In these scenes, there was a hazy, wan blue sky, already quite bright relative to the rest of the scene. Furthermore, haze tends to be bluish, so the film saw a lot of bright blue-ness, which it loves, and so the sky areas of the negative went densely black. Final result–featureless white skies. I could have salvaged this, maybe, with a neutral-density grad over the sky areas of the scene, except I don’t own one; or maybe with a polarizer, though shooting along the axis of the sun means the polarizer will be at its least effective in darkening the sky. I also could have cut back development time by 10-15% or more to rein in the highlights, but at the risk of insufficient development for other areas of the film. Bottom line: wrong film for this job, a high-contrast-range subject matter shot with a film that has a poor (relatively speaking) ability to capture it.
I had more success, at least technically, with the T-Max 100:
Also processed in undiluted Xtol (in the same batch as the Maco, as my testing has indicated their development times are nearly identical), this film shows good shadow detail and much more restrained highlights than the Maco. It is similarly sharp, and nearly as fine-grained. From a pure materials-and-methods standpoint, I’m satisfied with the result.
If you’re thinking, my, he sure uses a wide variety of films, he must be some kinda film connoisseur—let me disabuse you of the notion. I’m simply trying to use up the dog’s-breakfast array of film in the freezer, and standardize on a small core group of films, before my wife cleans me out to make room for more heat-and-eat eggrolls. Like many film shooters, especially those like me with short attention spans, I have tried just about every film ever made, looking for “the” film that would turn me into Ansel Adams, Robert Frank, Art Sinsabaugh, or [insert famous photographer’s name here]. In my case this means buying five rolls (takes at least two to nail down one’s personal film speed and development times) and losing interest after the third. So my freezer looks like the film closeout section at any camera store in North America.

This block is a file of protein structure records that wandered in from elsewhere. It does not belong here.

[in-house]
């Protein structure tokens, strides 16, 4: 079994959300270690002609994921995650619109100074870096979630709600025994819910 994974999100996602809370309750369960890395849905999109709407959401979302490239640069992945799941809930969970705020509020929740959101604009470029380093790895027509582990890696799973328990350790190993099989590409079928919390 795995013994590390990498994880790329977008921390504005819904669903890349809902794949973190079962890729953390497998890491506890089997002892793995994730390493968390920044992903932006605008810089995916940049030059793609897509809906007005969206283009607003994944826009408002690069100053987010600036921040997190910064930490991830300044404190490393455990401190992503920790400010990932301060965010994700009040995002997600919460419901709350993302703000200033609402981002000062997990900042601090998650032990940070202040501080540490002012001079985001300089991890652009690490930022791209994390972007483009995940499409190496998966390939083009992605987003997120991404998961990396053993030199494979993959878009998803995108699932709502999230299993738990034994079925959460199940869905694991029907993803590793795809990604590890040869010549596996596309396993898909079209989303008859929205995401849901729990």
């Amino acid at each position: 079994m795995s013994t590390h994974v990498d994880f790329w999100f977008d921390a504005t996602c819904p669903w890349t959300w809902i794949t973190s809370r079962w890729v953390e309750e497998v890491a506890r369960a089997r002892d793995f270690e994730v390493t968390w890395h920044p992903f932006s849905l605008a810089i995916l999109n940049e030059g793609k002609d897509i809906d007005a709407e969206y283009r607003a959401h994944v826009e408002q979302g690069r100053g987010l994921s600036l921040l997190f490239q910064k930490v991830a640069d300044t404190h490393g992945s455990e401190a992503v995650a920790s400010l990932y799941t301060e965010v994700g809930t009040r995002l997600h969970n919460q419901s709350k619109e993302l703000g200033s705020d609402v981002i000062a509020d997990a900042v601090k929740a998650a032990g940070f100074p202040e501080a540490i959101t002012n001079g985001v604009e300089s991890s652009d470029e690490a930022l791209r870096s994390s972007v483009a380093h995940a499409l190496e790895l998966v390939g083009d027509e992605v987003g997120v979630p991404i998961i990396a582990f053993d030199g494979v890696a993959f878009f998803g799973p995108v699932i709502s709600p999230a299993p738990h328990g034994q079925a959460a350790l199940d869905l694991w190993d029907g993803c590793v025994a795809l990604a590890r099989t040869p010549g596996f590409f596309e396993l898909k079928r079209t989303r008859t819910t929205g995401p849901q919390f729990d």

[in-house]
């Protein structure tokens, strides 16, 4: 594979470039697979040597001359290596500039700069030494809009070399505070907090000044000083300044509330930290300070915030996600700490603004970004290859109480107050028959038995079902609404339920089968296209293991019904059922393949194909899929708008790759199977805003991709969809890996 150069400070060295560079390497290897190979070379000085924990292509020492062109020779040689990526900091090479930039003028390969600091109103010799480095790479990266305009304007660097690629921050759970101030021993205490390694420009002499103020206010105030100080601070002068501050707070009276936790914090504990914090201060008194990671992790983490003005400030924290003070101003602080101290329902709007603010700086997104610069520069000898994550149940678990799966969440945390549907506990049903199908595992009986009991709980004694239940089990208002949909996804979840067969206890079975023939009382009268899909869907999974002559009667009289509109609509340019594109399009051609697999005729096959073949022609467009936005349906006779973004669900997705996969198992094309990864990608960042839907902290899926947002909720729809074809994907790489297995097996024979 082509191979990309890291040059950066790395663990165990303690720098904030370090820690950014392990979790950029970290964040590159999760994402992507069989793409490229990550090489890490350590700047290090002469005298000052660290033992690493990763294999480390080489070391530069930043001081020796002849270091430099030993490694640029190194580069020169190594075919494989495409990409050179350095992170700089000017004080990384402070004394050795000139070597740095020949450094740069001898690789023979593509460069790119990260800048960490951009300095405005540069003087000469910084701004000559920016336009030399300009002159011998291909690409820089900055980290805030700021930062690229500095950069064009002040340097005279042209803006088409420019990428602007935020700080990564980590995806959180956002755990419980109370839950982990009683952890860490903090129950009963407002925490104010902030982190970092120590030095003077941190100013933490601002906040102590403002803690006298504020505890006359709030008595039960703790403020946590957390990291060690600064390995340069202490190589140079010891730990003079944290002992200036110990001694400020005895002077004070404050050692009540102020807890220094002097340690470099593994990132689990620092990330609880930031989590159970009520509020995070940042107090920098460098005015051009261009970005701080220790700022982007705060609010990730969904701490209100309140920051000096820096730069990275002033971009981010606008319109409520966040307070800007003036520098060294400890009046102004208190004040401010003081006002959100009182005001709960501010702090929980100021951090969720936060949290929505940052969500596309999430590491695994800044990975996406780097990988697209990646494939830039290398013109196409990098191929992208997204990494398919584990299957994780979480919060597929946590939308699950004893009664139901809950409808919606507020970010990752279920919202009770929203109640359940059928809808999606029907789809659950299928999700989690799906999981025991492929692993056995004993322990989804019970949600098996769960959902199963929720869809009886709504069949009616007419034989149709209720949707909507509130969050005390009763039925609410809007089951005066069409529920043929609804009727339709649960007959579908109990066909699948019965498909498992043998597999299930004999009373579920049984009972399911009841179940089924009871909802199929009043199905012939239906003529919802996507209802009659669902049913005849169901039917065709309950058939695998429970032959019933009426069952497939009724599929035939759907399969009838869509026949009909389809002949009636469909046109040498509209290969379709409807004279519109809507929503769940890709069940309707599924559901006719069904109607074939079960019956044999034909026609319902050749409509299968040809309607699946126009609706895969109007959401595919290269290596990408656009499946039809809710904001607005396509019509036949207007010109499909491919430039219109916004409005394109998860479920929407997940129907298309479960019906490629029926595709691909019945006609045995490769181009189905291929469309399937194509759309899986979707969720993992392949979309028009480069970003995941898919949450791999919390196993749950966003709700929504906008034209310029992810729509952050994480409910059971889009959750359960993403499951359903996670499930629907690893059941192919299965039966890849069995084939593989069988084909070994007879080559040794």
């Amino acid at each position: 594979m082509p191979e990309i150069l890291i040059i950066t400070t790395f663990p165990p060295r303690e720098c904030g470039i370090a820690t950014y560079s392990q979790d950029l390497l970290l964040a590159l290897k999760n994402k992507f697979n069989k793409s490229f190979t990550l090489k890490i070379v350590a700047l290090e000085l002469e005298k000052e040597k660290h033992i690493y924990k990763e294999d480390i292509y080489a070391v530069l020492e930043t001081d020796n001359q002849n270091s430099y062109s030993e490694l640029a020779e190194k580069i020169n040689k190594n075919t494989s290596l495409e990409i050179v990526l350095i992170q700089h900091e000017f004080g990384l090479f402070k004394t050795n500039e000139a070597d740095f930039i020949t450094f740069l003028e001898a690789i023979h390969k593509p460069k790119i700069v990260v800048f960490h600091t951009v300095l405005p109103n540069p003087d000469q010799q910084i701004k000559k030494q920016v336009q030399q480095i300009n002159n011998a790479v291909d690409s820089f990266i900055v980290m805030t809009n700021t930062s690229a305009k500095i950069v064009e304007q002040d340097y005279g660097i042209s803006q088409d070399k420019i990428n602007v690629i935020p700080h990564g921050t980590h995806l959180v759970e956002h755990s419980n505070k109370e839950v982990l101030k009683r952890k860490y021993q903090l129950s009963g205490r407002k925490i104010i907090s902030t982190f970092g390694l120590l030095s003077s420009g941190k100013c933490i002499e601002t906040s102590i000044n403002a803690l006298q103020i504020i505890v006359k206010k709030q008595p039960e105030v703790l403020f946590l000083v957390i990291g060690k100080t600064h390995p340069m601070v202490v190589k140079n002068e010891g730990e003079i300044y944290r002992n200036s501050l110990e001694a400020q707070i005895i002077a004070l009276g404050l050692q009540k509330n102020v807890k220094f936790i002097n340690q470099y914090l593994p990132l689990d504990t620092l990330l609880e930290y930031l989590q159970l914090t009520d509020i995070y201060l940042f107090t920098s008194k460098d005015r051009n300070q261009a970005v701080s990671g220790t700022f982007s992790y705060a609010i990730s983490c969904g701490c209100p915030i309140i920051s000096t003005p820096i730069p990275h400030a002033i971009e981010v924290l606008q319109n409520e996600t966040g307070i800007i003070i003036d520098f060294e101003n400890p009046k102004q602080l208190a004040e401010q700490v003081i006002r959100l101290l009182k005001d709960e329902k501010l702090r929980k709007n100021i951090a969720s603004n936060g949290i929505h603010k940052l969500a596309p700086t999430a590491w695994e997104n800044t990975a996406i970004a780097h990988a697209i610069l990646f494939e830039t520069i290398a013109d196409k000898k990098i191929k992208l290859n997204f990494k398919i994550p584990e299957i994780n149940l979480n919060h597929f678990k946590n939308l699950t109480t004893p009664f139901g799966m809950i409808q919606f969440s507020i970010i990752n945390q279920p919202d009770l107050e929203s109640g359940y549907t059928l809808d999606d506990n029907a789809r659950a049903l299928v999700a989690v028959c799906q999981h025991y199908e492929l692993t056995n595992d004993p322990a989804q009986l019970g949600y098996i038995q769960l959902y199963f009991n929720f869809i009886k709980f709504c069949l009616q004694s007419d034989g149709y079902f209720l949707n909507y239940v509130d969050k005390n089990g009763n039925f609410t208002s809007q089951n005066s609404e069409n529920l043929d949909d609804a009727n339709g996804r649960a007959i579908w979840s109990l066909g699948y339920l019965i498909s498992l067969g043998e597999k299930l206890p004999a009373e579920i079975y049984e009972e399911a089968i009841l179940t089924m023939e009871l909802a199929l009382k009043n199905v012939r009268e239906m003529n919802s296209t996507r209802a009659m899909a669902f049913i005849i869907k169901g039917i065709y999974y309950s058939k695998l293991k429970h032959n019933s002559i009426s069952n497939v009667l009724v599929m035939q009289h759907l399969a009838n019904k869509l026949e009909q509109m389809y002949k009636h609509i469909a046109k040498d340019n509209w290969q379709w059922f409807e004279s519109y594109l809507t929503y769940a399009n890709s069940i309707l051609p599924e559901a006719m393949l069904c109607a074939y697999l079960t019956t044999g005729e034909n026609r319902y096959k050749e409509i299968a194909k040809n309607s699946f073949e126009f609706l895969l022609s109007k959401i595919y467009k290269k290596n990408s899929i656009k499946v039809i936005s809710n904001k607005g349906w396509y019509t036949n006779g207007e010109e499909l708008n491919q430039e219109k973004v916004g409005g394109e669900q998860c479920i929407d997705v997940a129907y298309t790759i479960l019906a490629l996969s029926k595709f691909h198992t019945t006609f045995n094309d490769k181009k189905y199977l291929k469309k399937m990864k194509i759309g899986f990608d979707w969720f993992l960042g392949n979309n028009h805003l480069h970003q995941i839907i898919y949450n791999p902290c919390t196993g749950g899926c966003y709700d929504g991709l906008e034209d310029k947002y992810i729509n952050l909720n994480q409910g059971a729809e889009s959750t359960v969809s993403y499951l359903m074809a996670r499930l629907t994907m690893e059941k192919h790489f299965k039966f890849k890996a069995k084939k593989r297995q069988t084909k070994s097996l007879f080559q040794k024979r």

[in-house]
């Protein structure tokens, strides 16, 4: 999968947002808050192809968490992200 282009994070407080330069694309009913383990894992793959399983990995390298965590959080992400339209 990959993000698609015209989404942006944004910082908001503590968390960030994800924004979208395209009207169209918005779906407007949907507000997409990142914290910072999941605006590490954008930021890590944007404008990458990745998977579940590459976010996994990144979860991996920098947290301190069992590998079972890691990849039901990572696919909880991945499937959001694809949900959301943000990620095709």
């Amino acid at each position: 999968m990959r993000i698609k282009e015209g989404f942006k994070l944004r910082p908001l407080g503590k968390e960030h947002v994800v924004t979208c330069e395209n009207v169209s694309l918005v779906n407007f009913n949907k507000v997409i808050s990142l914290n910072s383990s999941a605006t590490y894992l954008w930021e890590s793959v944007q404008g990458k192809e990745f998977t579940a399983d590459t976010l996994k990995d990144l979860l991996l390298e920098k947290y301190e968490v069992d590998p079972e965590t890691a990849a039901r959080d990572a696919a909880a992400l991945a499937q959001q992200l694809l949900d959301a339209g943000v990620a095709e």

Among the ISO 400 films, I’ve grown to like T-Max 400 so much that it may just wind up as my go-to film for 90% of my shooting (mini-paean to 400TMY2 here.) Also in the ISO-400-and-up weight class, I like Tri-X Pan Professional (well, it’s ISO 320, but close enough), though I’m still learning it; and, with diminishing fondness, plain old Tri-X classic. I say this with sadness; after all, 400TX in its various iterations over time is the best-selling black and white film in history, if not the best-selling film, period. I’ve shot hundreds (?thousands) of rolls, and processed it in just about every developer out there; I know it well. I just find, more and more, I like the look of 400TMY2 better. So that gives me one tabular-grain film and two “traditional” emulsions to choose from among the higher-speed films.